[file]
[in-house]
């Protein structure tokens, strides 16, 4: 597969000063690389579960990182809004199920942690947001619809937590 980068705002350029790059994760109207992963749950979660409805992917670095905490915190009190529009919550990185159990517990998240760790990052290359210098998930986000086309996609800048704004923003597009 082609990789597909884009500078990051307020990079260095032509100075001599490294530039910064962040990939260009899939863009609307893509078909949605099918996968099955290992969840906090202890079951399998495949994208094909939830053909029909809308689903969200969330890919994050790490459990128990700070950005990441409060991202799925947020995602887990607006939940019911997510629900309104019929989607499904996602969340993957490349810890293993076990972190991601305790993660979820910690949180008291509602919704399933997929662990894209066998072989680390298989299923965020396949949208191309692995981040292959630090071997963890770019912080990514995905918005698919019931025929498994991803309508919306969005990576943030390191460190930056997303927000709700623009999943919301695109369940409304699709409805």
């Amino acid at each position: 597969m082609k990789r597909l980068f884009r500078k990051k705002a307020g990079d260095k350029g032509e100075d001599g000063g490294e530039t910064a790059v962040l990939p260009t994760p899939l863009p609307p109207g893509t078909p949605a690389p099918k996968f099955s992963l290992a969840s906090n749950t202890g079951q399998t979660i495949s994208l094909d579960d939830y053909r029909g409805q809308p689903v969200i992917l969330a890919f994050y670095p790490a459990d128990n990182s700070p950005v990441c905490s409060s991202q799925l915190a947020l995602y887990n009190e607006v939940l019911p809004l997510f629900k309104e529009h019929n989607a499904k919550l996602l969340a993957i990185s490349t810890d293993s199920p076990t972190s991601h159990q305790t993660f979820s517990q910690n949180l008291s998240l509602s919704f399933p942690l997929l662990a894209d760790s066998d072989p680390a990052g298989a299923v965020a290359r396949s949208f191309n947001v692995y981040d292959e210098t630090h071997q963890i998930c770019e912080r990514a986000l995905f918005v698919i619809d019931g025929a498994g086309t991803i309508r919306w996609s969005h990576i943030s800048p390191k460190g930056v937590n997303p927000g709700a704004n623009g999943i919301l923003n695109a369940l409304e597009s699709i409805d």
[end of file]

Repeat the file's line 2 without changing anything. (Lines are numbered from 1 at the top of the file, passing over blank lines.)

């Protein structure tokens, strides 16, 4: 597969000063690389579960990182809004199920942690947001619809937590 980068705002350029790059994760109207992963749950979660409805992917670095905490915190009190529009919550990185159990517990998240760790990052290359210098998930986000086309996609800048704004923003597009 082609990789597909884009500078990051307020990079260095032509100075001599490294530039910064962040990939260009899939863009609307893509078909949605099918996968099955290992969840906090202890079951399998495949994208094909939830053909029909809308689903969200969330890919994050790490459990128990700070950005990441409060991202799925947020995602887990607006939940019911997510629900309104019929989607499904996602969340993957490349810890293993076990972190991601305790993660979820910690949180008291509602919704399933997929662990894209066998072989680390298989299923965020396949949208191309692995981040292959630090071997963890770019912080990514995905918005698919019931025929498994991803309508919306969005990576943030390191460190930056997303927000709700623009999943919301695109369940409304699709409805």